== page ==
Time to Adapt

Andy Clarke, Director of Strategy
Andy Clarke, Director of Strategy

Only a month or so ago, most of the world was watching events in China and South Korea and hoping that the coronavirus would stay contained. About three weeks ago, we started to prepare in earnest for some significant changes to our daily lives. Last week, we had to act and put those plans into motion. We are all working from home, keeping our distance, and getting on with the important work of building more resilient communities for everyone.

We recognize how fortunate we are to have the option of working from home. The current crisis is exposing the depth of inequity in our society, the limitations of our health care system (although NOT the people who work in it), and the fragility of social and economic systems we normally take for granted. People are struggling to survive, we don’t know when this is going to end, and our traditional crisis response of getting back to work and stimulating economic activity is not an option in this instance.

In these moments, we realize who and what is truly essential: health care workers, grocery store employees, food delivery drivers and riders, teachers and day care providers, and even bike shops. Transit systems are vital – especially as daily transportation for so many of these essential workers – yet they are having to actively discourage people from riding and are trying to disperse riders to enable physical distancing. Parks and open space are critical for our mental health and well-being, as are safe streets for walking and biking.

The focus for a lot of people this week is adapting to a very different reality. In the transportation sector, there are five emerging steps cities can take quickly, and with minimal cost.

Providence, RI used quick, inexpensive temporary bike facilities to demonstrate how permanent bikeways would change street usage.

1. Implement Bikeways Quickly

Cities are reducing transit service or shutting transit systems down altogether. Rapid implementation of protected bikeway infrastructure can keep people safe and allow them to adapt to reduced or no transit service. Here are two examples of rapid implementation projects, from Jersey City, NJ and Providence, RI.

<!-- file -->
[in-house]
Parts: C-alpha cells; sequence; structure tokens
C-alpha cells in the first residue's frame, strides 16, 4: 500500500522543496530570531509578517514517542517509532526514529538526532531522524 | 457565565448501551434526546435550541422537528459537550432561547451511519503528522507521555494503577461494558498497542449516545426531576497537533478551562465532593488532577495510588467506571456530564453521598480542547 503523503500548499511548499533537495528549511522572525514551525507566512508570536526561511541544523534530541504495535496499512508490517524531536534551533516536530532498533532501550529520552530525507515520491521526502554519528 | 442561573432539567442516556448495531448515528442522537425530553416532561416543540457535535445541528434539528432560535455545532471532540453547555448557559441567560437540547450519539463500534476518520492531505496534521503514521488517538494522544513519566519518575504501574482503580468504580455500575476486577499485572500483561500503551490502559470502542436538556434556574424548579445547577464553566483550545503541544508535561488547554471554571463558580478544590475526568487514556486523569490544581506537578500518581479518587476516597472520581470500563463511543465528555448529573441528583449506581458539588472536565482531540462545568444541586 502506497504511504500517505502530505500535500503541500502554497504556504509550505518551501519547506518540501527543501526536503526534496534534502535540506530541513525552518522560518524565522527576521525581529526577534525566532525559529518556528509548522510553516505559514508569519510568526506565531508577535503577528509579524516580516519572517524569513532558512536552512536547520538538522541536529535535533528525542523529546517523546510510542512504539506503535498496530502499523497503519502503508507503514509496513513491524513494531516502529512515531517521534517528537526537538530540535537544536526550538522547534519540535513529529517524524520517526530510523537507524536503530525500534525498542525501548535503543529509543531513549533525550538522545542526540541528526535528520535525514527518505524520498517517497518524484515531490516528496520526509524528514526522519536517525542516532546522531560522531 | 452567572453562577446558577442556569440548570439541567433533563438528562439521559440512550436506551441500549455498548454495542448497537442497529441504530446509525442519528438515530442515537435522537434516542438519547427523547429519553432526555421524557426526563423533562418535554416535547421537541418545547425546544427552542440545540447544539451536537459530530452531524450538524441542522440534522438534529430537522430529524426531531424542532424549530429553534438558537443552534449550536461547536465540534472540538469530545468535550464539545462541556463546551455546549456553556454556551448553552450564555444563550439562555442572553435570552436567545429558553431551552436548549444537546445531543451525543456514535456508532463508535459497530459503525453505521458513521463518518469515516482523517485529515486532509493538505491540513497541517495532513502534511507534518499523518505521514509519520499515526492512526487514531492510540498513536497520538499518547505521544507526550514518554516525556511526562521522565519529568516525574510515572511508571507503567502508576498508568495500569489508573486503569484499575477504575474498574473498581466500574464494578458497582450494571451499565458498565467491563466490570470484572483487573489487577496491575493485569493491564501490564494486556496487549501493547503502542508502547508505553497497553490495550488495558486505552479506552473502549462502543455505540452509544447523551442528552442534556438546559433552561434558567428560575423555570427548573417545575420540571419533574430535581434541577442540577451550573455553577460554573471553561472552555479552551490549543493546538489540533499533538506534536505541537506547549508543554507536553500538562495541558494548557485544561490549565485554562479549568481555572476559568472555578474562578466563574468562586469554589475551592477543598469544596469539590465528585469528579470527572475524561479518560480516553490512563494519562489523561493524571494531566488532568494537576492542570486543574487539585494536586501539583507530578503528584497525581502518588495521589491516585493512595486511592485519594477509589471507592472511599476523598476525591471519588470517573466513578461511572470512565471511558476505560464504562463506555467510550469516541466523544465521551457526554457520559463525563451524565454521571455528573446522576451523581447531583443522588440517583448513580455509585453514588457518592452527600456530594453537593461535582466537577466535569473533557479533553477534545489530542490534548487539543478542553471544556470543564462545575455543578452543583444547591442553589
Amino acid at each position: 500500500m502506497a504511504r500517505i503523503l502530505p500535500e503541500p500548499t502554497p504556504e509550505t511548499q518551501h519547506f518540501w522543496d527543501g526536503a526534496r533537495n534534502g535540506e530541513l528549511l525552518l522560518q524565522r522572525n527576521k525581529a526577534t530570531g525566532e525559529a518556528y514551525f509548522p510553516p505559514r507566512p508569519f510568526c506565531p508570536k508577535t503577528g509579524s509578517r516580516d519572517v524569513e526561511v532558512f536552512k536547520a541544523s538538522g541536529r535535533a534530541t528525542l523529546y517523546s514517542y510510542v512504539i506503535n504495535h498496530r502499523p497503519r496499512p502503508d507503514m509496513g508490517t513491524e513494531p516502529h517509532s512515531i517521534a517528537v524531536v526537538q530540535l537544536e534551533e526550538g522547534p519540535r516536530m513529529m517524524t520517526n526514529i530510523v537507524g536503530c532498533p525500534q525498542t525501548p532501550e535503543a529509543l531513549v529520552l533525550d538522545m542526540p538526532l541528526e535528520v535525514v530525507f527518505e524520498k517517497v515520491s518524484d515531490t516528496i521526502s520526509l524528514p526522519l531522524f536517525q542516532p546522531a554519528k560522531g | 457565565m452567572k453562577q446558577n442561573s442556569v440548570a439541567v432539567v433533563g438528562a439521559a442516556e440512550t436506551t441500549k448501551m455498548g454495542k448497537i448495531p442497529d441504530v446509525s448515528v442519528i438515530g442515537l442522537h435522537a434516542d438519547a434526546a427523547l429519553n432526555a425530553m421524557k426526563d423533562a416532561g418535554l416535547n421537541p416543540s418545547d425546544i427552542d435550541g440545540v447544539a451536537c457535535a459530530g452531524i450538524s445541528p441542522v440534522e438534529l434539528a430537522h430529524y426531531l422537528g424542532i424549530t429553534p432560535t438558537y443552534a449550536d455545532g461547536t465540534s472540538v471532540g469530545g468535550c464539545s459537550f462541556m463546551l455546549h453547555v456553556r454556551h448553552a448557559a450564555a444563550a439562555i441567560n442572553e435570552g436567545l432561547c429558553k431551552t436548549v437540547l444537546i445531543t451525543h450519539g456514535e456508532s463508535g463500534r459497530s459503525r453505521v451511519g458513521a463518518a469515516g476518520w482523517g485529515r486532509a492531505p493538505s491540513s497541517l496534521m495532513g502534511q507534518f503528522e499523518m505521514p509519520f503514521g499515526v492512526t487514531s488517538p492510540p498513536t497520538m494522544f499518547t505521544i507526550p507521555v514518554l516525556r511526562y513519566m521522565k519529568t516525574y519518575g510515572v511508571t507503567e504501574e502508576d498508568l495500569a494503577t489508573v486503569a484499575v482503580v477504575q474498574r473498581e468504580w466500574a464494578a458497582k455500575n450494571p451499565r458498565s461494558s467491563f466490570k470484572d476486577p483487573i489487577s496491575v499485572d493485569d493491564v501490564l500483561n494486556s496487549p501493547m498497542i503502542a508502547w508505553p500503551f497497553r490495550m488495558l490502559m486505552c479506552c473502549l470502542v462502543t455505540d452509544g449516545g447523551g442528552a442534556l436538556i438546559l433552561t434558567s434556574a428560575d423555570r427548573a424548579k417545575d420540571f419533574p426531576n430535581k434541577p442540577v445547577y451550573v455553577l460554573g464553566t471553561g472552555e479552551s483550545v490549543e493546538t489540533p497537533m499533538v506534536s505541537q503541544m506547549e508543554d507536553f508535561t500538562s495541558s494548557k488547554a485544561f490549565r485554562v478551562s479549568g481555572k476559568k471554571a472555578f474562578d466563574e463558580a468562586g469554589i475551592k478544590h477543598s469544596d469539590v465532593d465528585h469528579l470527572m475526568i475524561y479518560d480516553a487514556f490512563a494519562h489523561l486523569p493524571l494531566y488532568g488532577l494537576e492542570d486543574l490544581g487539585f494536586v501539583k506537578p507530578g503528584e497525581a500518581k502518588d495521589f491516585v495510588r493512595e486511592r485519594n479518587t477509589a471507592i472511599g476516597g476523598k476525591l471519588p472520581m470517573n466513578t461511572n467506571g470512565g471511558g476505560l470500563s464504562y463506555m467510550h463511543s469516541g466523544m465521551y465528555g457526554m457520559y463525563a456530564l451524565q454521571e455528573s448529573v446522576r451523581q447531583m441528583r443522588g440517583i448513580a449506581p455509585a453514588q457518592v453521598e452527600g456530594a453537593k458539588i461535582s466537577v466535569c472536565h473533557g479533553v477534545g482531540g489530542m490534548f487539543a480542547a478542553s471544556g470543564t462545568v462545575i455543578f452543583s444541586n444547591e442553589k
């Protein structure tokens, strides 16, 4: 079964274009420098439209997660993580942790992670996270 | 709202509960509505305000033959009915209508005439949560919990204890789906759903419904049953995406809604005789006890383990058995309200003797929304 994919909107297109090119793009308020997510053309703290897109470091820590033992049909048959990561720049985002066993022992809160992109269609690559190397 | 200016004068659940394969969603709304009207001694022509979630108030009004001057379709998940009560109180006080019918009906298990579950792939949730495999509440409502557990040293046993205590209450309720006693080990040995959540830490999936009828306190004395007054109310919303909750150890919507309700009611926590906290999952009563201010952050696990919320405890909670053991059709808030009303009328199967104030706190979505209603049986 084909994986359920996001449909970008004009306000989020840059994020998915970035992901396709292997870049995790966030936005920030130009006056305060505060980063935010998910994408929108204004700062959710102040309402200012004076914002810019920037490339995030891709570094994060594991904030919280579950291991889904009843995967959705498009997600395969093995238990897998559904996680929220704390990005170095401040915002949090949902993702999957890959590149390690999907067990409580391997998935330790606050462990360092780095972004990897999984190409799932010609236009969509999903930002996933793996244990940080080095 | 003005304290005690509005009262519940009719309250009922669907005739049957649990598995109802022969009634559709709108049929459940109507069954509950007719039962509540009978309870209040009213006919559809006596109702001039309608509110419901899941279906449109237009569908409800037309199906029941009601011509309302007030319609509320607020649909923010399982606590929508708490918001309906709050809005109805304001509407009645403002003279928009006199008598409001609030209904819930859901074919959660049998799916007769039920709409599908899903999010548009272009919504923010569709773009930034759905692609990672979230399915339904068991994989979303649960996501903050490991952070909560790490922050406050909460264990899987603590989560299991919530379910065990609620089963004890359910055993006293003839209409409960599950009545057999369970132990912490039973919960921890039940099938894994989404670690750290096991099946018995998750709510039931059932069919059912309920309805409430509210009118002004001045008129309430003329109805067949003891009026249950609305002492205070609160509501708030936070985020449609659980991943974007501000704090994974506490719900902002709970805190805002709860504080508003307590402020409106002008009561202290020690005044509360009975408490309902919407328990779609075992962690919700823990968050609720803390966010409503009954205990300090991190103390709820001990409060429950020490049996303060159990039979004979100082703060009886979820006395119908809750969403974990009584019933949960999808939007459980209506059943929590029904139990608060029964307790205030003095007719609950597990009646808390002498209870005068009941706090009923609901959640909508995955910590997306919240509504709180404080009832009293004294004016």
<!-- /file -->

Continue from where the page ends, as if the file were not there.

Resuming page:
2. Reduce Risk by Bringing Down Vehicle Speeds and volume

Reducing stress on the health care system so it can cope with the pandemic makes it even more timely and appropriate to do everything we can to reduce serious traffic crashes. The simplest, quickest, and easiest ways to do this are to lower motor vehicle speeds across the board, and to reduce the number of cars on the road (even as some drivers need reminding that less traffic is not an invitation to speed up). There is a growing international body of evidence to confirm the link between traffic speed and the severity and likelihood of crashes. Cities across North America – including Saint Paul, Edmonton, and Boston – are starting to lower speed limits, even without the impetus of COVID-19. Data on road usage since the beginning of the pandemic is revealing a sharp drop in crashes as the volume of car traffic declines.

3. Find Ways to Allow For Socially Distant Outdoor Time

People need opportunities to get outside more than ever, while still maintaining a clear distance from each other. Going for a walk or a bike ride – whether to get supplies or just to clear your head and get some fresh air – is a lot more appealing and safe on a trail or on a traffic-free corridor. In many cities, the limited supply of trails and parks is already getting too crowded. The Mayor of Bogotá, Colombia is making their Ciclovia routes operate permanently (at least while the current situation persists), and Mexico City may soon follow suit. This is also starting to happen in U.S. cities such as New York City, Philadelphia, and Washington, DC.

Australia’s Andrew Constance tweeted this photo of a newly automated pedestrian crossing in Sydney.

4. Eliminate Pedestrian Crossing Push-buttons

What could be worse right now than making people push buttons in public place just to get across the street? It’s time to flip the switch, put these signals on pedestrian recall (that is, make the walk signal appear automatically), and eliminate the need for push button activation.

5. Use Curbside Management to Facilitate Pick-up and Drop-off

Innovative and creative curbside management techniques can be tested during this unique set of circumstances. Arlington County, VA, for example, is facilitating pick-up and drop-off outside restaurants by designating parking spaces for that purpose.

The recovery phase seems like it could be a ways off. However, when that time comes, there will be an opportunity to reflect on the unintended consequences and outcomes of this moment. A lot of work can be done from home and without travel; as traffic evaporates from our streets, we are almost instantly breathing cleaner air and can hear ourselves think. Lessons learned from these unanticipated experiments will help inform critical decisions that we make after the crisis is over.

Andy Clarke

Director of Strategy
Andy Clarke has been at the forefront of the bicycling and walking movement for over three decades, both in the...
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